Tips on using local, state, and Federal statutes (laws) that may help find your ancestors. Learn to interpret documents based on the law as well as the social conventions of the time.
Passing On: Probate and Inheritance Laws
Inheritance laws affect how a person passes on their property after death, whether a person dies intestate or with a will. Learn to interpret documents using real-life examples. Includes differences in Spanish- and English-influenced laws affecting women.
Hers and His: Marriage, Divorce, and Family Laws
Family relationships have always been complicated. Laws were often ignored when a man or woman allowed human feelings to overrule legal obligations. Learn how to find the laws and when and why the laws may have been flouted. Includes differences in Spanish- and English-influenced laws affecting women.
Ours and Theirs: Tax and Land Laws
Tax and land records can provide clues to the lifespan of an ancestor, if you can interpret the records according to the laws of the time. Tax records can also tell you how your ancestor may have lived. Learn to interpret records using real-life examples.
Court Records: Hidden Gems in the Courthouse and Related Sources
County courthouses hold more treasures than you know. Deeds, wills, and probate records are only the tip of the iceberg. Learn what else can be found in the courthouse, newspapers, and records of corrections departments, and how to use that information to solve your genealogical puzzles.
Statute and Story: Laws and Social History in Family Research (One-day Workshop)
A one day workshop combines the five topics above into four sessions. Find the laws that affected your ancestor's life and resulted in the documents left behind. Learn to interpret documents based on the law as well as the social conventions of the time. Case studies from Texas and Southern U.S. states demonstrate principles used in tax, land, probate, and family unit research. Includes differences in Spanish- and English-influenced laws affecting women.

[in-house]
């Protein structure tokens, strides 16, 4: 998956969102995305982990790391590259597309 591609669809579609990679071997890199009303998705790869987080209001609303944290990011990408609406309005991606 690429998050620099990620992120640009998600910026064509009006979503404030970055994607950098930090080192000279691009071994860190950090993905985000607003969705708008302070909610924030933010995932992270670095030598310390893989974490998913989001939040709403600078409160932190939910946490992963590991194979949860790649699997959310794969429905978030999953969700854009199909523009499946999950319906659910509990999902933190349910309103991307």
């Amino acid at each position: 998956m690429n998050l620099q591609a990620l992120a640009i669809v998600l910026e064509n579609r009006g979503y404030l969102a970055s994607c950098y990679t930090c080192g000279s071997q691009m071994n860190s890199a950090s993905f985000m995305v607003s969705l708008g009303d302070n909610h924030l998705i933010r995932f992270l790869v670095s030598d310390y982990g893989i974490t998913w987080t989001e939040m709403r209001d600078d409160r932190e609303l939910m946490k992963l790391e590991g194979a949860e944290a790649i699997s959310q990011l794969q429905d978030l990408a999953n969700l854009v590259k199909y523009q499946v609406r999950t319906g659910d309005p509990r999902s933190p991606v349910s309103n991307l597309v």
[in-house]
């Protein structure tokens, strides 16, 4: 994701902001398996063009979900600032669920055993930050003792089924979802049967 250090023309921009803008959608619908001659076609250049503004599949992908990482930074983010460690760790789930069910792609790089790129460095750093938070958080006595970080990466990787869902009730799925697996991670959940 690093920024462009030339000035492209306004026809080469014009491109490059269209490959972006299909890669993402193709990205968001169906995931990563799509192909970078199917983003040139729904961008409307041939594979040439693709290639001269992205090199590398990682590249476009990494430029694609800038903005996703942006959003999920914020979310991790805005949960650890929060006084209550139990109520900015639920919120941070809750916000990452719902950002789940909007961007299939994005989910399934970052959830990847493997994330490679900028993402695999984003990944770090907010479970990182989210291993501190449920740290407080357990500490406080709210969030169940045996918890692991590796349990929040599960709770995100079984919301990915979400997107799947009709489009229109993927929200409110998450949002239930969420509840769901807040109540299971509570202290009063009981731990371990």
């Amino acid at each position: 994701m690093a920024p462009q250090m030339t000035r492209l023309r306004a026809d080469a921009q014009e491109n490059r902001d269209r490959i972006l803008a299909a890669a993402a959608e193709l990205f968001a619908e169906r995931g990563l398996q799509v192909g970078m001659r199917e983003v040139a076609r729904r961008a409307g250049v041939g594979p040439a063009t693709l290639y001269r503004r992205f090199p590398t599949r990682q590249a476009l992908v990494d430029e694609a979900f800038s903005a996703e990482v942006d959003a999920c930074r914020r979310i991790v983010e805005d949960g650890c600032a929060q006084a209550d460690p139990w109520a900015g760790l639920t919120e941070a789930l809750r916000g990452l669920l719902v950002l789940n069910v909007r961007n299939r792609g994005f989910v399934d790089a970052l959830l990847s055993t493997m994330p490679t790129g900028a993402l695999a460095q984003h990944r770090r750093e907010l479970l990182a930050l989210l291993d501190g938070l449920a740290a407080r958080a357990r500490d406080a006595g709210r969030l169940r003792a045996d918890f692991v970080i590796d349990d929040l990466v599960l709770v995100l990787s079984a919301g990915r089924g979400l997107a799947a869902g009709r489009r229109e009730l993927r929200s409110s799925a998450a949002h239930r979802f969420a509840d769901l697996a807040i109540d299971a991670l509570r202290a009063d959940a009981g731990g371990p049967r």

Using the Genealogical Proof Standard in Everyday Research
How any genealogical researcher, novice or experienced, can and should use the Genealogical Proof Standard: plan and execute a "reasonably exhaustive" search; properly cite your sources for positive and negative results; analyze and correlate the information found; resolve conflicts in the evidence; and document conclusions in writing.
Proof! Making the Case
A case study demonstrates how to analyze and correlate conflicting information, then write a proof argument to make the case.
Spice It Up: Adding Historical and Social Context
Make your family history an enjoyable read by including more than the begats. Examples show how to find and use sources that provide pertinent information to place your ancestor's story in historical and social context.
Bypass the Roadblock: Getting Beyond A Sticking Point
Tips and tools to help get around the proverbial roadblock or brick wall.
Planning and Tracking Research
Tips, tools, and forms to efficiently plan, execute, and track genealogical research. Eliminate time-wasting duplicate searches in a source checked years earlier and forgotten.
Timeline Techniques and Tips
Tools and tips on using timelines to get the most out of information in a record. Includes sample timelines from multiple genealogical software programs and manual forms you can customize.
Organizing for Research and Sharing: Paper and Electronic Files
A comparison of organizational methods; organizing your files for easy accessibility and sharing information.
Tips on finding tax records, using them as substitutes for missing records, building a profile of your ancestor and the neighborhood.
Directory Assistance: Using City and Other Directories
Learn to get more from city directories and other types of directories. Directories offer much more information than just the one-line entry naming your ancestor. This lecture focuses on ancestors who lived in towns, large and small, and also covers directories your rural ancestors may be found in.